Posted by Jeff Gerrish in Jeff Gerrish on Community Banking
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Welcome to the New Year! With a new year, comes New Year's resolutions. For community bankers and community banks, I have provided a few suggested resolutions for the New Year (Can you impose resolutions on other people? I guess so-in any event, we will see.)
These resolutions involve board-level issues and mindsets that will be important to community banks in 2011.
1. Think prospectively. Make some time in each directors' meeting for matters other than routine "rearview mirror" issues. Begin contemplating risk assessment and strategic thinking in each directors' meeting, not just annually. The easy way to free up time in your directors' meeting is to use a "consent agenda." (A consent agenda groups all of the routine matters into a segment quickly reviewed and dispensed with, to prioritize matters of strategic value.)
2. Realize regulators will continue to be regulators. I am mildly optimistic that the regulators will take their foot off the gas on the regulatory aggression in 2011. However, I am also realistic that their foot will not be placed on the brake. Regulators will continue to be regulators, with often unreasonable demands, particularly as it relates to capital.
3. Capital will still be king. In 2011, I anticipate that the default capital ratio for virtually all community banks will be 9% Tier 1 leverage and 12% total risk-based. Capital should become more plentiful and a little bit easier to raise. But pricing and ownership dilution will still be significant issues for community bank shareholders.
4. Mergers and acquisitions are likely coming to a bank near you. Be prepared, as I indicated in previous blogs, to strategically decide if your bank wants to participate in the upcoming merger and acquisition wave. This participation could either be as a seller or a consolidator of other banks. It is the Board's job to make that strategic decision.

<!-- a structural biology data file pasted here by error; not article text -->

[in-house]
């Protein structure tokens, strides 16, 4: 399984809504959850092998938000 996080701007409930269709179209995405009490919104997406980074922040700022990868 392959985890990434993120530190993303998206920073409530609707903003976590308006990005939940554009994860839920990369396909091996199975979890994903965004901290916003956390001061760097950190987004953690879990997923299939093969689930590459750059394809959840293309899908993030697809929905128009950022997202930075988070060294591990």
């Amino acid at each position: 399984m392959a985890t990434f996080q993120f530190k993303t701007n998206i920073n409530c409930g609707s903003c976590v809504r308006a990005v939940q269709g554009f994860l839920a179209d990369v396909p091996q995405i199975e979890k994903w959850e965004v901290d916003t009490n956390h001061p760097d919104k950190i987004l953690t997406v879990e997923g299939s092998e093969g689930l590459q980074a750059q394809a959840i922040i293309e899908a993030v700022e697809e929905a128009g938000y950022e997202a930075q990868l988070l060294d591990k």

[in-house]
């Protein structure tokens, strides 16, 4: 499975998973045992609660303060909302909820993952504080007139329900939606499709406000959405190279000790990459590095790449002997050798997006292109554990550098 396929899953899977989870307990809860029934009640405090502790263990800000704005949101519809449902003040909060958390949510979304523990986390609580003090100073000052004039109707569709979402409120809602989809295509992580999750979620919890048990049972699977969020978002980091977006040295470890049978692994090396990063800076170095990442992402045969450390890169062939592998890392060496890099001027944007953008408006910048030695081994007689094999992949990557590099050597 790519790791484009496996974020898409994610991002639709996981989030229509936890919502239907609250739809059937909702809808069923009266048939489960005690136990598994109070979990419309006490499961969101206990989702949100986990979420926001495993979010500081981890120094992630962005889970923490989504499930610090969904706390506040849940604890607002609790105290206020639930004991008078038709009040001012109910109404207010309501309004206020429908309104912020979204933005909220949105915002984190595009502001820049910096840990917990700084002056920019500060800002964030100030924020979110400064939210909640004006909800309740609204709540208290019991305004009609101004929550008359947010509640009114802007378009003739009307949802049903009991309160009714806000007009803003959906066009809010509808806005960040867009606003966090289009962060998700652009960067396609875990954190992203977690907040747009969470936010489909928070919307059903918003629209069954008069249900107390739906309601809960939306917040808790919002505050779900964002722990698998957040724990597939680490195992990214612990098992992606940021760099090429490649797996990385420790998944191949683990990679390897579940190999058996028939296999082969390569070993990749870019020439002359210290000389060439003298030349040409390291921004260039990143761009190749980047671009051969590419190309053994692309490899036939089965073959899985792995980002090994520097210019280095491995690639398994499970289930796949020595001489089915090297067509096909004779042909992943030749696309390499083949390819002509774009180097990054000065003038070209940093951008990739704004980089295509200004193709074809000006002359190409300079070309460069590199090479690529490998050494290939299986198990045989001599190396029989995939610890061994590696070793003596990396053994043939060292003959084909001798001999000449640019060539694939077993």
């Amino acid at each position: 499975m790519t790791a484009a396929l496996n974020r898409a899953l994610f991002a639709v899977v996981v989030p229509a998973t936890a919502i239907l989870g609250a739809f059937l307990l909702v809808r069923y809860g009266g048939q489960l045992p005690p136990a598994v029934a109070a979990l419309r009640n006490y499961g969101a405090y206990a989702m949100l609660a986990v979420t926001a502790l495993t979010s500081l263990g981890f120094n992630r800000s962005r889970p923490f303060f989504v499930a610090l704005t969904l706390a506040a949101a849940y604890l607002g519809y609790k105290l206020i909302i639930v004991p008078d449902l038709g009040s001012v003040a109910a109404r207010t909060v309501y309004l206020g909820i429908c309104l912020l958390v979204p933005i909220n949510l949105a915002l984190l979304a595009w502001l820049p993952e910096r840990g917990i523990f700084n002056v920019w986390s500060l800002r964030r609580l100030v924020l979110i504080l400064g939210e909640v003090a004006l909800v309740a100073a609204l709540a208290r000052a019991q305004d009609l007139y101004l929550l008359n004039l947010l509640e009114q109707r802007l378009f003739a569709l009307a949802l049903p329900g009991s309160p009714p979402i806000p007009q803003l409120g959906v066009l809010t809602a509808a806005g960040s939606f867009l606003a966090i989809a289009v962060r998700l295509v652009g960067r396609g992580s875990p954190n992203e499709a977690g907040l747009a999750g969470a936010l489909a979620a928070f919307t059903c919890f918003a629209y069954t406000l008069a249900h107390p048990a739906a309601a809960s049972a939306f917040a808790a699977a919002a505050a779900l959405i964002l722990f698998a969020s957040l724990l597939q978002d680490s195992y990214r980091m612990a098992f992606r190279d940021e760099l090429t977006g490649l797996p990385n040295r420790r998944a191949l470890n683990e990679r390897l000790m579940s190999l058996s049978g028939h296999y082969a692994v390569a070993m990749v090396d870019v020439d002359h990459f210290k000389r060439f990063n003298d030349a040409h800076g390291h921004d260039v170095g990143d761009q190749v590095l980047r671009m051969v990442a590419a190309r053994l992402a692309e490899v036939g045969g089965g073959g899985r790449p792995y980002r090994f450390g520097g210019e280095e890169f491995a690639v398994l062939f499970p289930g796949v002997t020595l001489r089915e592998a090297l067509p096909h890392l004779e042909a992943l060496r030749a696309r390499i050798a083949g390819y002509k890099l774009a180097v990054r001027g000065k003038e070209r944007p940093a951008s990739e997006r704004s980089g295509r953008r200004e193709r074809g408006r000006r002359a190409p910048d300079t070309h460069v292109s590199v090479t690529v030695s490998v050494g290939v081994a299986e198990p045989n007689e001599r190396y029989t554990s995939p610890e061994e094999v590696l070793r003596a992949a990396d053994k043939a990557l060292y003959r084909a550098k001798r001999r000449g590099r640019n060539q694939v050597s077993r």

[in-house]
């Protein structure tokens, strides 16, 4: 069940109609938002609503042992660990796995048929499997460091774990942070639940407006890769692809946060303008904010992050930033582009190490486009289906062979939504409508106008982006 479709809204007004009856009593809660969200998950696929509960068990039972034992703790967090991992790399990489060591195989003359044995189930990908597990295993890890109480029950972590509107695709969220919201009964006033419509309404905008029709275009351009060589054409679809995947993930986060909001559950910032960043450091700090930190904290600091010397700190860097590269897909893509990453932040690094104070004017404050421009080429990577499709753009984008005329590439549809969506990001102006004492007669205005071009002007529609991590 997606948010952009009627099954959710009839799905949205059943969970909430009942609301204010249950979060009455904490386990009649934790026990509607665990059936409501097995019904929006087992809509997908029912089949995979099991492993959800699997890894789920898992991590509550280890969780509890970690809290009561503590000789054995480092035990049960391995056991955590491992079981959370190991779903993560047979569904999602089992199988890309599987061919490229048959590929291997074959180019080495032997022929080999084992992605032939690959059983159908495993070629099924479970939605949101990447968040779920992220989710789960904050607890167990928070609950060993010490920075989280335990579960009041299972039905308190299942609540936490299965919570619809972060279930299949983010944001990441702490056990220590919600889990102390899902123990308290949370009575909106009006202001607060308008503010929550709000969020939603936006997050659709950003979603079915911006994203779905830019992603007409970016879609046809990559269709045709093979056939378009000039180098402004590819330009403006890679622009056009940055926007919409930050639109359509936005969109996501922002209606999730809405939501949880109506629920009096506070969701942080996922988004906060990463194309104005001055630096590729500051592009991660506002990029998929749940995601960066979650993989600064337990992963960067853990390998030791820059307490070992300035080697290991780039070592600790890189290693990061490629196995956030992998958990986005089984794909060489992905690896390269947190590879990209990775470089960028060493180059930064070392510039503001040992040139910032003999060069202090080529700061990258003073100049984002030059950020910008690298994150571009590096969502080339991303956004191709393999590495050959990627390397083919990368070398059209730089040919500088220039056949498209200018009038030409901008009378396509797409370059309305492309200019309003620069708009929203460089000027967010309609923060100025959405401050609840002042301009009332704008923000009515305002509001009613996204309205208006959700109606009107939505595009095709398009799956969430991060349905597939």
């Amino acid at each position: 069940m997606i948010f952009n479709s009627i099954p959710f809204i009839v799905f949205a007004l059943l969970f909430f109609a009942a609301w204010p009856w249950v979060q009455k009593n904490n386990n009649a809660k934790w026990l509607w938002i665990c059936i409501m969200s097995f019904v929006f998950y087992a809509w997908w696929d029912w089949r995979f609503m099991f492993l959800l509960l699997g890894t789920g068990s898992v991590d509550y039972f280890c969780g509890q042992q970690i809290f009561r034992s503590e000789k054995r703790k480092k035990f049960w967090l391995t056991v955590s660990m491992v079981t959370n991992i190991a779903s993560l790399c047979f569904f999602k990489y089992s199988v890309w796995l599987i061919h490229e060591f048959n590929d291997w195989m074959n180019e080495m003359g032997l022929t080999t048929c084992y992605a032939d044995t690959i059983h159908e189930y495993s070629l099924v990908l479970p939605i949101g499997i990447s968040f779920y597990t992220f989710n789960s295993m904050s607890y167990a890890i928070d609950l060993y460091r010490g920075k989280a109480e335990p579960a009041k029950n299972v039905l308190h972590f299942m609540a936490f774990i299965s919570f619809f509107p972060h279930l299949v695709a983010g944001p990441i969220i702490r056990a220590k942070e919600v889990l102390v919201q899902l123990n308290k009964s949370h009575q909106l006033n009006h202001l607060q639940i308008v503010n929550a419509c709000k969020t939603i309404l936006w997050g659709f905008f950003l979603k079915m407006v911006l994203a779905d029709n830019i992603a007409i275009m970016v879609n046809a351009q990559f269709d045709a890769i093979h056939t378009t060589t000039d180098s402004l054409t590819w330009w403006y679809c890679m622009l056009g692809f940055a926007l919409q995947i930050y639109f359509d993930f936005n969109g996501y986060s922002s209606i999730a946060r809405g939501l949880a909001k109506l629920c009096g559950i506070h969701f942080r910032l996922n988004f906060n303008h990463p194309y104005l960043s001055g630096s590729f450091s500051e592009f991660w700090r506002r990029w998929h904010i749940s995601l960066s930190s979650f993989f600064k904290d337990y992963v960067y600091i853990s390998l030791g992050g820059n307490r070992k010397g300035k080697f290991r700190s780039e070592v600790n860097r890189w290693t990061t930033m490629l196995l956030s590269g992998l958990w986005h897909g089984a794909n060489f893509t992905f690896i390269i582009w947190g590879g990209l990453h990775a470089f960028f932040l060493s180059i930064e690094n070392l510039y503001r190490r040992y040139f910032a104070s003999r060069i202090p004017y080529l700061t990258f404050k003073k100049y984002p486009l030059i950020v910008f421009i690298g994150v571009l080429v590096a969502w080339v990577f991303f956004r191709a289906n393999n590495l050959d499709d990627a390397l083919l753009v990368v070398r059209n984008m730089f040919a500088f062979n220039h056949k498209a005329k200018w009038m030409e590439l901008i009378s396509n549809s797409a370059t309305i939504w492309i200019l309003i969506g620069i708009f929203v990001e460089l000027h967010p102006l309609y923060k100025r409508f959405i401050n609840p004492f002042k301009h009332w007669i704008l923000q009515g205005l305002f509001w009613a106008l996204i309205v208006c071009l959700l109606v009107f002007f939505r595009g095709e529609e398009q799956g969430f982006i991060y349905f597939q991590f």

5. Don't forget your real job. As a community bank director, do not forget that your real job is to do what is in the best interest of your shareholders over the long term. As a community bank, being a good corporate citizen, the employer of choice, and the economic engine in the community are all laudable goals; they are simply not the ones that as directors you are hired to achieve. But if you maintain or enhance the value for your shareholders, the other arguably more laudable goals will be obtained.
6. Be proactive with respect to ownership. It is part of the board's job to decide whether the bank holding company should be SEC reporting; should "go private" and remain a private company (neither SEC reporting nor a Subchapter S); or should move to Subchapter S. Remember, if your holding company can get 50% of the shares to vote in favor of a Subchapter S, you can convert to Subchapter S.
7. Be petrified of compliance. Is "petrified" too strong a word? I do not think so. The real compliance issues for 2011 will involve unfair and deceptive practices, abusive practices (the new term added in Dodd-Frank), and fair lending. Directors need to monitor the risk in these areas.
8. Understand liability issues. Each community bank director must understand, in general terms: liability issues, the directors' duties, and the obligation to "vote no" if the director believes it is appropriate. In addition to serving as liability protection, voting "no" lets the rest of the board know that you are serious about doing your job. Once a decision is made, support it. But do not be afraid to vote no.
9. Effectively plan for the future. Figure out where the bank is going strategically and plan for it. It is not the board's job to micromanage or to engage in operational and tactical planning. It is the board's job to identify and set the strategic direction for the bank and holding company. Do not worry about the process the bank uses to plan. Worry instead about identifying the issues for which strategic decisions need to be made and determining whether there is consensus.
10. Have hope with confidence that the light appearing at the end of the tunnel is simply that, "a light." There is a good future for community banks in this nation. Be a part of it.
About the Author
Jeff Gerrish is chairman of the board of Gerrish McCreary Smith Consultants, LLC, and a member of the Memphis-based law firm of Gerrish McCreary Smith, PC, Attorneys. He is a frequent contributor to ABA Banking Journal and ABA Bank Directors Briefing, and frequently speaks at ABA events and telephone briefings.
Gerrish formerly served as Regional Counsel for the Memphis Regional Office of the FDIC, with responsibility for all legal matters, including cease-and-desist and other enforcement actions. Before coming to Memphis, Gerrish was with the FDIC Liquidation Division in Washington, D.C. where he had nationwide responsibility for litigation against directors of failed banks.
Gerrish can be reached at firstname.lastname@example.org, and the firm’s website, www.gerrish.com.
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